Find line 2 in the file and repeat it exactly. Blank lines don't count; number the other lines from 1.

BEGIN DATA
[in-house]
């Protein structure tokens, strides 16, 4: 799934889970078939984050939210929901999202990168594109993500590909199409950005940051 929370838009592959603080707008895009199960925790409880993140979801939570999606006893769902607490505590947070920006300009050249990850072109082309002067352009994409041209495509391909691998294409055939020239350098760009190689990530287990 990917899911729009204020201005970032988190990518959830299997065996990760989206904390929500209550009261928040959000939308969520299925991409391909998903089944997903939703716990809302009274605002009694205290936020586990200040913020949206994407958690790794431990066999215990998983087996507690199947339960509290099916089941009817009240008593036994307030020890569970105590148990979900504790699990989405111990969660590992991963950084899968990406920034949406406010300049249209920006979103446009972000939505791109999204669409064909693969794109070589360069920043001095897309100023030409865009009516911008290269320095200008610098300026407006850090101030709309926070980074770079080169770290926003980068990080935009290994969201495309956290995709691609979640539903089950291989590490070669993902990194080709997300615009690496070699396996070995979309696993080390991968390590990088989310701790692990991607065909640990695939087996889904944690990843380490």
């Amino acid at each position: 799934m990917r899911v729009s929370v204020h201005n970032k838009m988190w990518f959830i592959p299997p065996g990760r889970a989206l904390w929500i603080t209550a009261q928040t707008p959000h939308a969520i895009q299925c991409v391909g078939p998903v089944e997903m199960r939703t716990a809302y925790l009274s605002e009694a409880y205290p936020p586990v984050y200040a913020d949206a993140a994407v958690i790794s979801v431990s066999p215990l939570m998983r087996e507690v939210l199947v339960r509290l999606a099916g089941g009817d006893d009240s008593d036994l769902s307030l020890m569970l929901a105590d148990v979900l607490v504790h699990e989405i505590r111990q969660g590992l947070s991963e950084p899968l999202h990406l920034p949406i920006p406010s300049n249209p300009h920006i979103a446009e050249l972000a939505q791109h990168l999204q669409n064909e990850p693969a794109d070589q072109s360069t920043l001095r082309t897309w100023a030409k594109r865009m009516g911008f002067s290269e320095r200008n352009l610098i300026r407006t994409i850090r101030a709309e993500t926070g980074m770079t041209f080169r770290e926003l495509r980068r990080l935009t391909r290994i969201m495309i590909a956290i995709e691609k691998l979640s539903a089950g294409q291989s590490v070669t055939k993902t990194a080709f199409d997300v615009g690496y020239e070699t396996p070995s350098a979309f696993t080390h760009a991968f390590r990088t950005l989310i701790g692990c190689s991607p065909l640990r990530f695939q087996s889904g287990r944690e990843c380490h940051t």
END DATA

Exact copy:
């Protein structure tokens, strides 16, 4: 799934889970078939984050939210929901999202990168594109993500590909199409950005940051 929370838009592959603080707008895009199960925790409880993140979801939570999606006893769902607490505590947070920006300009050249990850072109082309002067352009994409041209495509391909691998294409055939020239350098760009190689990530287990 990917899911729009204020201005970032988190990518959830299997065996990760989206904390929500209550009261928040959000939308969520299925991409391909998903089944997903939703716990809302009274605002009694205290936020586990200040913020949206994407958690790794431990066999215990998983087996507690199947339960509290099916089941009817009240008593036994307030020890569970105590148990979900504790699990989405111990969660590992991963950084899968990406920034949406406010300049249209920006979103446009972000939505791109999204669409064909693969794109070589360069920043001095897309100023030409865009009516911008290269320095200008610098300026407006850090101030709309926070980074770079080169770290926003980068990080935009290994969201495309956290995709691609979640539903089950291989590490070669993902990194080709997300615009690496070699396996070995979309696993080390991968390590990088989310701790692990991607065909640990695939087996889904944690990843380490």